To view the winning videos and honorable mentions: http://www.epa.gov/owow/videocontest.html
Wednesday, July 01, 2009
Here's the June 2009 Table of Contents to give you an idea of what you can expect:
1. Species Spotlight: Japanese Knotweed
2. Vermont Aquatics Nuisance Bill
3. The Conservancy's Wise on Weeds! Program Receives EPA Educational Grant
4. The Conservancy's Wise on Weeds! Program Receives Wellborn Ecology Grant
5. Managing Invasive Plants in Your Forests
6. Invasive Plant Management for Road Crews Workshops
7. Invasive Plants 101! Landowner Workshop at Marsh Billings Rockefeller National Historical Park
8. Get outside with The Nature Conservancy and Pull it Up!
9. Burlington Parks & Rec Invasive Plant Removal Program
10. Volunteers Needed to Assist in European Frogbit Management
11. The National Fish and Wildlife Foundation (NFWF) is soliciting proposals for the 2009 "Pulling Together" Initiaitive
12. The National Fish and Wildlife Foundation (NFWF) is soliciting proposals for the 2009 Native Plant Conservation Initiative (NPCI) grants cycle
13. Wild Ones Promotes Native Plants
14. Invasive Species Middle School Curriculum
15. Goutweed Soup
This plan will be very helpful should hydrilla (for example) be found in Lake Champlain. Hydrilla has rapidly spread since it was introduced into Florida waters by an aquatic fish dealer and is now found in Connecticut, Maine, and Massachusetts. The aggressive invasive poses a looming threat to Lake Champlain as it is very adaptable and difficult to control once it has established a population. The Rapid Response plan will limit its impact on the Lake and prevent hydrilla from clogging waterways.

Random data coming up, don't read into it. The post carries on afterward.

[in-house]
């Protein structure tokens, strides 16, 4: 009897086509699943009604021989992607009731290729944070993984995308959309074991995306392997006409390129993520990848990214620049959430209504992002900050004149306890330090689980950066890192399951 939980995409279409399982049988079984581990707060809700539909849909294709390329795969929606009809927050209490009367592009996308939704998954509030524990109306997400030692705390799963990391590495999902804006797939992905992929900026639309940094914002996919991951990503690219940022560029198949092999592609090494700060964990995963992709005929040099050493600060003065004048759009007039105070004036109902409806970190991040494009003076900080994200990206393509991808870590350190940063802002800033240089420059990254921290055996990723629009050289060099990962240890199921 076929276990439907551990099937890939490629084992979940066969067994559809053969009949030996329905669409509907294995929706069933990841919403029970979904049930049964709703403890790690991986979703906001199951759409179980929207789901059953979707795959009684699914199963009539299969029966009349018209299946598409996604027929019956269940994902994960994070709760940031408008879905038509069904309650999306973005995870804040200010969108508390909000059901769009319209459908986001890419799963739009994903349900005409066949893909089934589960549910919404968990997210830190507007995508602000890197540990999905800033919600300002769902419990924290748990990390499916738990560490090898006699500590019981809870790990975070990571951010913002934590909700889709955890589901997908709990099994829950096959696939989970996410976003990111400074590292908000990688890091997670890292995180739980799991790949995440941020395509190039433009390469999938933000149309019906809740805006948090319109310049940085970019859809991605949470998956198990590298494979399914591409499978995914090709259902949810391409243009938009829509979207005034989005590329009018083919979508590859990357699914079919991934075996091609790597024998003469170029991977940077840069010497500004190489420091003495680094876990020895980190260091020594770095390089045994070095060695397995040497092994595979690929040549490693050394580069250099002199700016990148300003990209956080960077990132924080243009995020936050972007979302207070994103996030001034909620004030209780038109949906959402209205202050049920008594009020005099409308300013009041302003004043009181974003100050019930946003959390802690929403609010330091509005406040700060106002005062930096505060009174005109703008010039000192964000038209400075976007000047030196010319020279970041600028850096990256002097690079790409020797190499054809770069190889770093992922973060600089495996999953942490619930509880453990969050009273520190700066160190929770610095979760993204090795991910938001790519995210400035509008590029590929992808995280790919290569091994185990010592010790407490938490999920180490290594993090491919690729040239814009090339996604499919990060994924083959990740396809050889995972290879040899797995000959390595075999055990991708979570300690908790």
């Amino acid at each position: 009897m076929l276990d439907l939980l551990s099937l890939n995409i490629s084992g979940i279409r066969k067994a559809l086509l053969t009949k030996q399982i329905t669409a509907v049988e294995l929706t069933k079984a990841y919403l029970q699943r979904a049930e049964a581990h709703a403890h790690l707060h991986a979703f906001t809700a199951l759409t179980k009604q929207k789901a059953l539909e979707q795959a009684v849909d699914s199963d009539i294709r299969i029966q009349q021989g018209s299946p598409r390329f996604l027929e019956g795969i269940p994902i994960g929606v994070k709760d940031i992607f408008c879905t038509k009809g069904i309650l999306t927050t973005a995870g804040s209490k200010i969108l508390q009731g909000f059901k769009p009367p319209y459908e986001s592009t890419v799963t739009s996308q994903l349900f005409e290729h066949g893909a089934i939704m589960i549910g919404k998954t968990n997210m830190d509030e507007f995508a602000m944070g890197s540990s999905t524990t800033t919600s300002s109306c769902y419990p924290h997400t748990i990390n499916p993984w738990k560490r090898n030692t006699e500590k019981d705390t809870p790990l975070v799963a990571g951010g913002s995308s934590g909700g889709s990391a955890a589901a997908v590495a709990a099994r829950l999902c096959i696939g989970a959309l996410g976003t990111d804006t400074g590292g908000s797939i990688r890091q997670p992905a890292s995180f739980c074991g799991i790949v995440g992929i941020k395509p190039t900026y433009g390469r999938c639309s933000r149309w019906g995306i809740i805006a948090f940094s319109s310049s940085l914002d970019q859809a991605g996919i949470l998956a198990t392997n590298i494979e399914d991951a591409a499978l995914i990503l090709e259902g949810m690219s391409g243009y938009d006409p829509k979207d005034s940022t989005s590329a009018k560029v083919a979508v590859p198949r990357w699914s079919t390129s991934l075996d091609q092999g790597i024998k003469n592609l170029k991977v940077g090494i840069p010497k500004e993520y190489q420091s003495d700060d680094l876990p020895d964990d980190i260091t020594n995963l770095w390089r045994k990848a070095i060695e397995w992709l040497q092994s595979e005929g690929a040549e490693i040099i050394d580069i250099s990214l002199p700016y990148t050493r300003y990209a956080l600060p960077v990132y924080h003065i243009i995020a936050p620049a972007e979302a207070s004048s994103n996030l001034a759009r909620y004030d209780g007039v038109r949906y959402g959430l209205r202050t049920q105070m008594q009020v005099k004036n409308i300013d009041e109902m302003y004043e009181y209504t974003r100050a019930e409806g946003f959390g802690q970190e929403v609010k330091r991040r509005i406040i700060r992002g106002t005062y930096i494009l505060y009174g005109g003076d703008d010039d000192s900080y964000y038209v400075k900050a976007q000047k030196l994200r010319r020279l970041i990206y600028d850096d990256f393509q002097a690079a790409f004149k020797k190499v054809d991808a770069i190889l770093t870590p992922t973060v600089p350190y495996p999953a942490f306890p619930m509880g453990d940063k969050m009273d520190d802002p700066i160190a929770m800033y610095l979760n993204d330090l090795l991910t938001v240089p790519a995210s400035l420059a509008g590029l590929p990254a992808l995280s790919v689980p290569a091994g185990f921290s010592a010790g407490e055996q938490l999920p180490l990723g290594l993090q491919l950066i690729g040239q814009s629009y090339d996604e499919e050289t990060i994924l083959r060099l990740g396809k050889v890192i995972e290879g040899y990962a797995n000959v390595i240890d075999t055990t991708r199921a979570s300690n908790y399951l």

For more information about hydrilla or other aquatic nuisance species, visit www.lcbp.org/nature.htm.
Source: Lake Champlain Basin Program
How many grants will be awarded?
The agency expects to award a total of approximately 30 cooperative agreements ranging from approximately $100,000 to $500,000.
Approximately 5% of the fund ($500,000) are set-aside for tribal
governments. EPA expects to award 1-3 grants under the tribal set aside.
Who is eligible for the grant program?
Eligibility for the program includes local governments (a county, municipality, city, town, township, local public authority, school district, special district, intrastate district, council of governments, any other regional or interstate government entity, or any agency or instrumentality of a local government), federally recognized Indian tribal governments, and inter-tribal consortia.
(Ed. note: Are you an eligible party with an idea but need help developing a succesful proposal? LakeStewardship.org can help by connecting you with leading scientists & researchers in the field of climate change. Email Michael at LakeStewardship.org >> firstname.lastname@example.org)
Are applicants required to provide matching funds?
A 50% cost-match or cost-share is required for this program with the exception of tribal governments and intertribal consortia which are exempt from matching requirements. The cost share and/or match can be in the form of cash or as in-kind contributions, such as use of volunteers and/or donated time, equipment, expertise, etc.
What is the application deadline?
Proposals are due by July 22, 2009, at 4:00 p.m. EDT. An optional notice of intent to apply is requested by July 1, 2009.
Who will administer the grant program?
The Grant program is administered by EPA's Local Climate and Energy Program, an initiative to assist local and tribal governments to identify, implement, and track policies and programs that reduce greenhouse gas emissions within their operations and surrounding communities.
What resources will be available to grant recipients?
Over the course of the grant program, EPA will offer peer exchange, trainings, and technical support to grant recipients. Each grant recipient will be profiled online and in EPA materials. EPA will share lessons learned from the grant program with communities across the nation.
For more information: http://epa.gov/cleanenergy/energy-programs/state-and-local/showcase.html
To view the Request for Applications: http://www.epa.gov/air/grants/09-08.pdf
Source: Anne Weinberg & NPSINFO listserv (see NPSINFO Resource Center epa.gov/nps/npsinfo for more information)